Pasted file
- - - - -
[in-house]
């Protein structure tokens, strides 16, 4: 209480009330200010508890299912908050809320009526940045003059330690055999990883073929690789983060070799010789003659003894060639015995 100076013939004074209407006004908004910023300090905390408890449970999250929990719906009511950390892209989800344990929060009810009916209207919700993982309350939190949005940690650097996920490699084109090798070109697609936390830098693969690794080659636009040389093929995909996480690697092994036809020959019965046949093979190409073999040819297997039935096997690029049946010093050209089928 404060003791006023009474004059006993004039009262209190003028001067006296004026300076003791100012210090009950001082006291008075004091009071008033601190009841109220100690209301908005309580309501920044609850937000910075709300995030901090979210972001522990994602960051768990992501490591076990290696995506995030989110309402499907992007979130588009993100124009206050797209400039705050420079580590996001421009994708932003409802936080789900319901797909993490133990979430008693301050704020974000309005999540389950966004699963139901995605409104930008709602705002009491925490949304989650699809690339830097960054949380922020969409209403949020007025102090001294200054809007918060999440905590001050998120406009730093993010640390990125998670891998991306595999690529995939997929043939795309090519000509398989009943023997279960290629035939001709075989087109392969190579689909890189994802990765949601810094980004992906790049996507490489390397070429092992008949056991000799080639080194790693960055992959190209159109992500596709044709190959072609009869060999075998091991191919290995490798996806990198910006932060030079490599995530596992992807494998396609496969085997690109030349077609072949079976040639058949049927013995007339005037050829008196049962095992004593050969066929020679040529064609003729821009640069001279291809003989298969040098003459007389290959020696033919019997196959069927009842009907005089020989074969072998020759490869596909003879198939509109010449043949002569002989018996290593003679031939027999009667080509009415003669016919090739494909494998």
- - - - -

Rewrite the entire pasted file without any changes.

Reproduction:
[in-house]
């Protein structure tokens, strides 16, 4: 209480009330200010508890299912908050809320009526940045003059330690055999990883073929690789983060070799010789003659003894060639015995 100076013939004074209407006004908004910023300090905390408890449970999250929990719906009511950390892209989800344990929060009810009916209207919700993982309350939190949005940690650097996920490699084109090798070109697609936390830098693969690794080659636009040389093929995909996480690697092994036809020959019965046949093979190409073999040819297997039935096997690029049946010093050209089928 404060003791006023009474004059006993004039009262209190003028001067006296004026300076003791100012210090009950001082006291008075004091009071008033601190009841109220100690209301908005309580309501920044609850937000910075709300995030901090979210972001522990994602960051768990992501490591076990290696995506995030989110309402499907992007979130588009993100124009206050797209400039705050420079580590996001421009994708932003409802936080789900319901797909993490133990979430008693301050704020974000309005999540389950966004699963139901995605409104930008709602705002009491925490949304989650699809690339830097960054949380922020969409209403949020007025102090001294200054809007918060999440905590001050998120406009730093993010640390990125998670891998991306595999690529995939997929043939795309090519000509398989009943023997279960290629035939001709075989087109392969190579689909890189994802990765949601810094980004992906790049996507490489390397070429092992008949056991000799080639080194790693960055992959190209159109992500596709044709190959072609009869060999075998091991191919290995490798996806990198910006932060030079490599995530596992992807494998396609496969085997690109030349077609072949079976040639058949049927013995007339005037050829008196049962095992004593050969066929020679040529064609003729821009640069001279291809003989298969040098003459007389290959020696033919019997196959069927009842009907005089020989074969072998020759490869596909003879198939509109010449043949002569002989018996290593003679031939027999009667080509009415003669016919090739494909494998």